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West China Favors 'Green' Investment to Sustain Growth

Officials in northwest China's Shaanxi Province are calling for more "green" investment and urging local governments not to sacrifice the environment on the altar of economic growth.

"Governments in north Shaanxi should carefully assess the environmental impact of investments, especially energy exploration projects, and should not give a green light to those which threaten the environment." said Shaanxi governor Yuan Chunqing.

Yuan made the remark at the 11th Investment and Trade Forum for Cooperation between East and West China which kicked off on April 6 in Xi'an, capital of Shaanxi.

The event has drawn more than 4,000 foreign investors from 30 countries. Organizers said a key feature of this year's event is the emphasis on environment-friendly investment projects.

According to Yuan, the underdeveloped west regions should be on the lookout for industries seeking to transfer pollution from the east.

"We have signed 157 contracts at this year's forum, but not one of them is a high energy-consuming or heavily-polluting venture." said Yan Ximin, director of the Xianyang City Investment Bureau in Shaanxi Province.

Yan said Xianyang has signed contracts on exploring the city's geothermal resources and developing tourism, an example of "green investment".

"We prefer agricultural product processing, tourism and high-tech industries. Coal-burning, water-wasting industries will not get a look-in," Yan said.

Foreign capital has also spotted business opportunities in the western regions' "green investment" initiative.

The British investment bank Climate Change Capital (CCC), which is involved in clean energy and environmental protection, set up operations in China last year. It plans to pump US$500 million over the next five years into the Clean Development Mechanism (CDM) in the country.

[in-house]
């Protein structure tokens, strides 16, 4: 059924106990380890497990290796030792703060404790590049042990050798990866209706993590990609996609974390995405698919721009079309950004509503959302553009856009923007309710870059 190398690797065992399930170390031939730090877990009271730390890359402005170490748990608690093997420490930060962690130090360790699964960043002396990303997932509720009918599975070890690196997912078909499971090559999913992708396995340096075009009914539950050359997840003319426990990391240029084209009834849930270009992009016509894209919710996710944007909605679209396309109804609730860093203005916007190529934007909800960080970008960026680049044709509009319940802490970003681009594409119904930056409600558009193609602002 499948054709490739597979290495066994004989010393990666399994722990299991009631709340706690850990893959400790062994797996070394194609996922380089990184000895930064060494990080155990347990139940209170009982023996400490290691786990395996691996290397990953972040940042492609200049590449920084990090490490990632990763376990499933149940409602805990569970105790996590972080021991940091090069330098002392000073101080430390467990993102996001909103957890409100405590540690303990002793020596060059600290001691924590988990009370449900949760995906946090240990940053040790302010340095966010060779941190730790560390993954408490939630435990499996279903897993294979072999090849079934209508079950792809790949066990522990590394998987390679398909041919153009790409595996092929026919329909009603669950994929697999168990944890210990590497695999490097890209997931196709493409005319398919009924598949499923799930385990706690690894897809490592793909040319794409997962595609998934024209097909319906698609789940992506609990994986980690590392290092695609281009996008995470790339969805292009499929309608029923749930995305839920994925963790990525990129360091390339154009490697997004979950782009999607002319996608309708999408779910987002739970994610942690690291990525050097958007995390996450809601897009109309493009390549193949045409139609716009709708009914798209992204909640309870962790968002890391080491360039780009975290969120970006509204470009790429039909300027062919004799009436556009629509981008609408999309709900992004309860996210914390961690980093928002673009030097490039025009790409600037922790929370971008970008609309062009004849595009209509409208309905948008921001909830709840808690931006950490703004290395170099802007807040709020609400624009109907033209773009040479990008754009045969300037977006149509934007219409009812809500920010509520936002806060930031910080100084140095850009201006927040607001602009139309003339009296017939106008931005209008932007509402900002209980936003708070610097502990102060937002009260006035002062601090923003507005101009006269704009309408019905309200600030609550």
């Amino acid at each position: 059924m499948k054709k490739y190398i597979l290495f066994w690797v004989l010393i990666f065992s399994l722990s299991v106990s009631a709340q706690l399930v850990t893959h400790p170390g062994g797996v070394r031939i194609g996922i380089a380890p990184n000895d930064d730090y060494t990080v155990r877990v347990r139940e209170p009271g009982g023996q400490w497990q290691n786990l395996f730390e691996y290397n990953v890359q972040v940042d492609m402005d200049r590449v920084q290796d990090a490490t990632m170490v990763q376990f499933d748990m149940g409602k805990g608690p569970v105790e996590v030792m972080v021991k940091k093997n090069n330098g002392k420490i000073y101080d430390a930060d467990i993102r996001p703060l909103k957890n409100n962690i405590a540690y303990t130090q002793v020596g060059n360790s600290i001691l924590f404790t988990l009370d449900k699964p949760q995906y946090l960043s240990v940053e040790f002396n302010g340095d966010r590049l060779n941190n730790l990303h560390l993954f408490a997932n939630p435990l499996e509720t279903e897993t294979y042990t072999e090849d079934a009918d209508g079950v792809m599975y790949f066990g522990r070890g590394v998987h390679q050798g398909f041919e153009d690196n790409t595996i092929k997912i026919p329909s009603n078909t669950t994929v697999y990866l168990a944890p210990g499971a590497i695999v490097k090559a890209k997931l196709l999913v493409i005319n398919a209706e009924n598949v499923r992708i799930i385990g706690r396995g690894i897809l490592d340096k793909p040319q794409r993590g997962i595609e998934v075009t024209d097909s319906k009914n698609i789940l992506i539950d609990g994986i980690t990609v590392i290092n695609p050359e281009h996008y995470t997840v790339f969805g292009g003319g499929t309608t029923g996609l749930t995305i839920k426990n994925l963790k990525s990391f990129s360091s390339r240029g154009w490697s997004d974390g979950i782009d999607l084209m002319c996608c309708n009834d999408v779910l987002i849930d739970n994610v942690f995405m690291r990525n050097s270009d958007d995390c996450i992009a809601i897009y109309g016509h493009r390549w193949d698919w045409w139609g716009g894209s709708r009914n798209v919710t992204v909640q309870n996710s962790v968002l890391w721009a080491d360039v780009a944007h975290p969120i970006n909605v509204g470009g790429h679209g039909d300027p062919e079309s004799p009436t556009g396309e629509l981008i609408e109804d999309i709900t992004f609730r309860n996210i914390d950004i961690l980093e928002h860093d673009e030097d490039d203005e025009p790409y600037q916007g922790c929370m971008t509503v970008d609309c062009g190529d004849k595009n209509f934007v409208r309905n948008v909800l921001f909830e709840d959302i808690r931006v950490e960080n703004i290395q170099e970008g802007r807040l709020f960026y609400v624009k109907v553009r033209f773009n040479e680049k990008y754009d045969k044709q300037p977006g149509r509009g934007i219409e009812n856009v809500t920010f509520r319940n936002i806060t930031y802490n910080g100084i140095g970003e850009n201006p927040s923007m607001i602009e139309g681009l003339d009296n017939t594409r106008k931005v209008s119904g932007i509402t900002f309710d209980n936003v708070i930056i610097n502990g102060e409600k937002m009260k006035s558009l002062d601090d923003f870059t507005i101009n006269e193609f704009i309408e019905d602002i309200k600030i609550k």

"We are holding talks with western provinces including Shaanxi, Shanxi and Xinjiang on CDM projects. The 'recycle economy' in China's west offers huge business opportunities," said Lu Yuebing, CCC president in China.

China is already the world's largest CDM credit provider having approved more than 350 foreign-invested carbon reduction projects. Most of the projects are in the western regions.

China's western regions are a critical component in the country's energy structure. The region has 65 percent of the nation's mineral deposits and 76 percent of its water resources.
The area bordering Shaanxi, Shanxi and Inner Mongolia has about 60 percent of China's verified coal reserves.

However, western regions are prone to natural disasters such as drought and sand storms. In some areas, where energy exploration projects have multiplied in recent years, the ecosystem has deteriorated.

China has invested 110 billion yuan (US$14.2 billion) on protecting the environment in the western regions since 2000 and has set a target of reduce energy consumption per unit of GDP by 20 percent between 2006 and 2010.

(Xinhua News Agency April 11, 2007)

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